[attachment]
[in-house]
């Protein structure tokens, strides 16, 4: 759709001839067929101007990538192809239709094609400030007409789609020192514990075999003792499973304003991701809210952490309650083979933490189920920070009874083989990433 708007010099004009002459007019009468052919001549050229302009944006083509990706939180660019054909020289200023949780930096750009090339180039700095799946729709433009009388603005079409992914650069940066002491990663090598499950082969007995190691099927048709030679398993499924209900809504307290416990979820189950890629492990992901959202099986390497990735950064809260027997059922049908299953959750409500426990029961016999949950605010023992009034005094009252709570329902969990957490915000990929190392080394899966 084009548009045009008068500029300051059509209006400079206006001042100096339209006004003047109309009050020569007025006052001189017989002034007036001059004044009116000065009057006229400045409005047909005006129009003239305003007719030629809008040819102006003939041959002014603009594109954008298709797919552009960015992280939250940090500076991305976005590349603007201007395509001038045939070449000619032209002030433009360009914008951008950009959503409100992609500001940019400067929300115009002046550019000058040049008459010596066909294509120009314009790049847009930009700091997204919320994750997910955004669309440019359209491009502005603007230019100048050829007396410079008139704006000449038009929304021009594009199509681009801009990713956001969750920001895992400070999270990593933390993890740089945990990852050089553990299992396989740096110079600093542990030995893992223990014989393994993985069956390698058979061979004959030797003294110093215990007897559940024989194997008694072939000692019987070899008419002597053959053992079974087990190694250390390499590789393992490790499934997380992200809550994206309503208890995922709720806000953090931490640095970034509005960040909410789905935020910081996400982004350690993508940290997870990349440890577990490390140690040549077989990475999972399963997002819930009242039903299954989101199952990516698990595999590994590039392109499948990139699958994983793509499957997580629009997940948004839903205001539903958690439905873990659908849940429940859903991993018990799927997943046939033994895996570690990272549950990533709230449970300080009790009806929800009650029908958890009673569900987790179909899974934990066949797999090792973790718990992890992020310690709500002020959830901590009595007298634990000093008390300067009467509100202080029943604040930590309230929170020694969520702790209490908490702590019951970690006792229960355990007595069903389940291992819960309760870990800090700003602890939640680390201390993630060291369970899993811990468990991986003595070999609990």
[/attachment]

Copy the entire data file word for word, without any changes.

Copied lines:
[in-house]
């Protein structure tokens, strides 16, 4: 759709001839067929101007990538192809239709094609400030007409789609020192514990075999003792499973304003991701809210952490309650083979933490189920920070009874083989990433 708007010099004009002459007019009468052919001549050229302009944006083509990706939180660019054909020289200023949780930096750009090339180039700095799946729709433009009388603005079409992914650069940066002491990663090598499950082969007995190691099927048709030679398993499924209900809504307290416990979820189950890629492990992901959202099986390497990735950064809260027997059922049908299953959750409500426990029961016999949950605010023992009034005094009252709570329902969990957490915000990929190392080394899966 084009548009045009008068500029300051059509209006400079206006001042100096339209006004003047109309009050020569007025006052001189017989002034007036001059004044009116000065009057006229400045409005047909005006129009003239305003007719030629809008040819102006003939041959002014603009594109954008298709797919552009960015992280939250940090500076991305976005590349603007201007395509001038045939070449000619032209002030433009360009914008951008950009959503409100992609500001940019400067929300115009002046550019000058040049008459010596066909294509120009314009790049847009930009700091997204919320994750997910955004669309440019359209491009502005603007230019100048050829007396410079008139704006000449038009929304021009594009199509681009801009990713956001969750920001895992400070999270990593933390993890740089945990990852050089553990299992396989740096110079600093542990030995893992223990014989393994993985069956390698058979061979004959030797003294110093215990007897559940024989194997008694072939000692019987070899008419002597053959053992079974087990190694250390390499590789393992490790499934997380992200809550994206309503208890995922709720806000953090931490640095970034509005960040909410789905935020910081996400982004350690993508940290997870990349440890577990490390140690040549077989990475999972399963997002819930009242039903299954989101199952990516698990595999590994590039392109499948990139699958994983793509499957997580629009997940948004839903205001539903958690439905873990659908849940429940859903991993018990799927997943046939033994895996570690990272549950990533709230449970300080009790009806929800009650029908958890009673569900987790179909899974934990066949797999090792973790718990992890992020310690709500002020959830901590009595007298634990000093008390300067009467509100202080029943604040930590309230929170020694969520702790209490908490702590019951970690006792229960355990007595069903389940291992819960309760870990800090700003602890939640680390201390993630060291369970899993811990468990991986003595070999609990």